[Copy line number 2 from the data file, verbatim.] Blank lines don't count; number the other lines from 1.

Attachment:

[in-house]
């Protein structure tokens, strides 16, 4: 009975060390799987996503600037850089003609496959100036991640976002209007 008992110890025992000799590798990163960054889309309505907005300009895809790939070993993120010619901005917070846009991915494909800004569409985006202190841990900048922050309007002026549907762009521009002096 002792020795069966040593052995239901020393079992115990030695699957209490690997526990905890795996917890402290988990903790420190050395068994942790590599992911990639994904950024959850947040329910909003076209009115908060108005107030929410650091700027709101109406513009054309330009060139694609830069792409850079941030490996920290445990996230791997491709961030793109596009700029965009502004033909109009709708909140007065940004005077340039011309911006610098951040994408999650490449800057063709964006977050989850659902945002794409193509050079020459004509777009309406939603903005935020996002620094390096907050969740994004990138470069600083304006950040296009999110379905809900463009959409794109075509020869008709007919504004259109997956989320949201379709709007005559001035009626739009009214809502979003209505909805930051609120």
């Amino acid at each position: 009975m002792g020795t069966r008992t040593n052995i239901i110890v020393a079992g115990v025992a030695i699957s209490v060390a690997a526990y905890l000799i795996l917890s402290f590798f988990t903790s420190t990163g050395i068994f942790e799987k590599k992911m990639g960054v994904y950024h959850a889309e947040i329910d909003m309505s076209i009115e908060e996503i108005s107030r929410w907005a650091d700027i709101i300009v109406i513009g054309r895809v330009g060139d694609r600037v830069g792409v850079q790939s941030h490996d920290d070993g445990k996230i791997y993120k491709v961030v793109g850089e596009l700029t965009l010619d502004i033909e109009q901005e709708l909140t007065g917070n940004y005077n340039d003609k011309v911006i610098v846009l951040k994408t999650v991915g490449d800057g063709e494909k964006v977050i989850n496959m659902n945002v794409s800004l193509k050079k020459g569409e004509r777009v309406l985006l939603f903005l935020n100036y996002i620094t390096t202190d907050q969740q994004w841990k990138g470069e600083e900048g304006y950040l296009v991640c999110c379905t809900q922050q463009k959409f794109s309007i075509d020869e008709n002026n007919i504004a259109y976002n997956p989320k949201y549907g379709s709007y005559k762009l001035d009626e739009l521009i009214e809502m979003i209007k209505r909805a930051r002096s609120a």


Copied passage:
């Protein structure tokens, strides 16, 4: 009975060390799987996503600037850089003609496959100036991640976002209007 008992110890025992000799590798990163960054889309309505907005300009895809790939070993993120010619901005917070846009991915494909800004569409985006202190841990900048922050309007002026549907762009521009002096 002792020795069966040593052995239901020393079992115990030695699957209490690997526990905890795996917890402290988990903790420190050395068994942790590599992911990639994904950024959850947040329910909003076209009115908060108005107030929410650091700027709101109406513009054309330009060139694609830069792409850079941030490996920290445990996230791997491709961030793109596009700029965009502004033909109009709708909140007065940004005077340039011309911006610098951040994408999650490449800057063709964006977050989850659902945002794409193509050079020459004509777009309406939603903005935020996002620094390096907050969740994004990138470069600083304006950040296009999110379905809900463009959409794109075509020869008709007919504004259109997956989320949201379709709007005559001035009626739009009214809502979003209505909805930051609120």